Promising Yale study shows how N95s could be reprocessed in the midst of coronavirus


NEW HAVEN, Conn. (WTNH) – It could potentially be a game changer for people on the front-lines of fighting COVID-19.

Right now, the supply of N-95s, is dwindling across the country. But there could soon be a backup plan.

An N-95 looks like a mask but is specialized protective gear used by health care personnel to treat patients with COVID-19.

It’s a respirator, filtering the air, the wearer breathes. They are usually thrown out after use. Now, there could be a way to reprocess them.

Dr. Patrick Kenney explains, “N-95’s still have their filtration ability when they are being discarded and it seems it’s a valuable resource that is being thrown away.”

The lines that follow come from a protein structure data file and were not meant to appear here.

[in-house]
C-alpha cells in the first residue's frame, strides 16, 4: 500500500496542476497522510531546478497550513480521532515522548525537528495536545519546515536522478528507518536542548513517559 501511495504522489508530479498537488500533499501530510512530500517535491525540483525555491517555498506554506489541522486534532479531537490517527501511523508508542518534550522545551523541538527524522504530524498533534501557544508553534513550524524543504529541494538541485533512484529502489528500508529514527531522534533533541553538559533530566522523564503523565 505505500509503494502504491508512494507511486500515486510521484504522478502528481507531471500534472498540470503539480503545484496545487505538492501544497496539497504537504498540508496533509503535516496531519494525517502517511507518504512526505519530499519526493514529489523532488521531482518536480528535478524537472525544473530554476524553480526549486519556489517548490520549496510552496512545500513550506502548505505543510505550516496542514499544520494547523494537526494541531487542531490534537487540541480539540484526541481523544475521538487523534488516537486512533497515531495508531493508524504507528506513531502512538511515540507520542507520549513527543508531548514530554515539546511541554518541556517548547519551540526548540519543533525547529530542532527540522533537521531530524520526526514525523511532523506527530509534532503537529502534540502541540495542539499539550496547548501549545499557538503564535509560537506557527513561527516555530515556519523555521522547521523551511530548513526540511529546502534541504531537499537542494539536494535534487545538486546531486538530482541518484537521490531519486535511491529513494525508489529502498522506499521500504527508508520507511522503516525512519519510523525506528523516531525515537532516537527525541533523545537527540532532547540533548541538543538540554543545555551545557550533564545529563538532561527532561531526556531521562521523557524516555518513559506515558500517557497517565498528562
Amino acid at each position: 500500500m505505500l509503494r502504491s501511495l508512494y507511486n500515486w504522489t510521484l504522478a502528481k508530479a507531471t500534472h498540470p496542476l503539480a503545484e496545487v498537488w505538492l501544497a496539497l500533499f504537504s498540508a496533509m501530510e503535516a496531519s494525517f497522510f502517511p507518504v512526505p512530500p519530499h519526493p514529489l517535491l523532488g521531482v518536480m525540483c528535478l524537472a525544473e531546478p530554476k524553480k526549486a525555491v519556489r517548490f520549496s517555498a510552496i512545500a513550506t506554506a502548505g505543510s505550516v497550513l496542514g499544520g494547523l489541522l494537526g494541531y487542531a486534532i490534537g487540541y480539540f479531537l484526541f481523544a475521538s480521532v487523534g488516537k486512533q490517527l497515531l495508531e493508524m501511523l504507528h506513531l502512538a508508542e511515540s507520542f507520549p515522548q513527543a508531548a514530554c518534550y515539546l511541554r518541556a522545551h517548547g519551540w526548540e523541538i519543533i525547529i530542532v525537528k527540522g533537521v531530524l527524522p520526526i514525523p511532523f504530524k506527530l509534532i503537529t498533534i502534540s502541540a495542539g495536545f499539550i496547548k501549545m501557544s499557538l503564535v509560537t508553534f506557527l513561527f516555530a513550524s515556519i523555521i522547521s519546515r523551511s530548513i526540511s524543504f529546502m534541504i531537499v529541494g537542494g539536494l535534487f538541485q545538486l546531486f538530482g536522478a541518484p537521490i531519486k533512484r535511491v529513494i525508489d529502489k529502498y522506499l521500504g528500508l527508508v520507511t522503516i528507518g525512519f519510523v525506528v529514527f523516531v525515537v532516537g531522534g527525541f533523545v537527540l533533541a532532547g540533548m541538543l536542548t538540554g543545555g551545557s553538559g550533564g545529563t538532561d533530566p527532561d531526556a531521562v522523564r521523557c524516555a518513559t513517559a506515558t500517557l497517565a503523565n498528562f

It’s the job of Dr. Patrick Kenney with Yale Medicine, to make sure staff throughout the Yale New Haven Health System, have the critical medical equipment they need.

He is the co-author of a study, testing a machine that uses vaporized hydrogen peroxide to sterilize a hospital room.

“We are taking that same machine,” he says, “and we are filling a room with racks of N95’s respirators that have been previously used and we are subjecting them to this mist.”

The results are promising.

“What the study showed is that the respirators maintained excellent function and are safe to use,” says Dr. Kenney.

Yale New Haven Health is well resourced right now, but the back-up plan could be a lifeline if needed.

Dr. Kenney says the study still has to undergo a peer review before the data can be shared and before those N95’s reprocessed in the study can be used.

That could happen in a matter of days. Information obviously that could benefit many hospitals right now.

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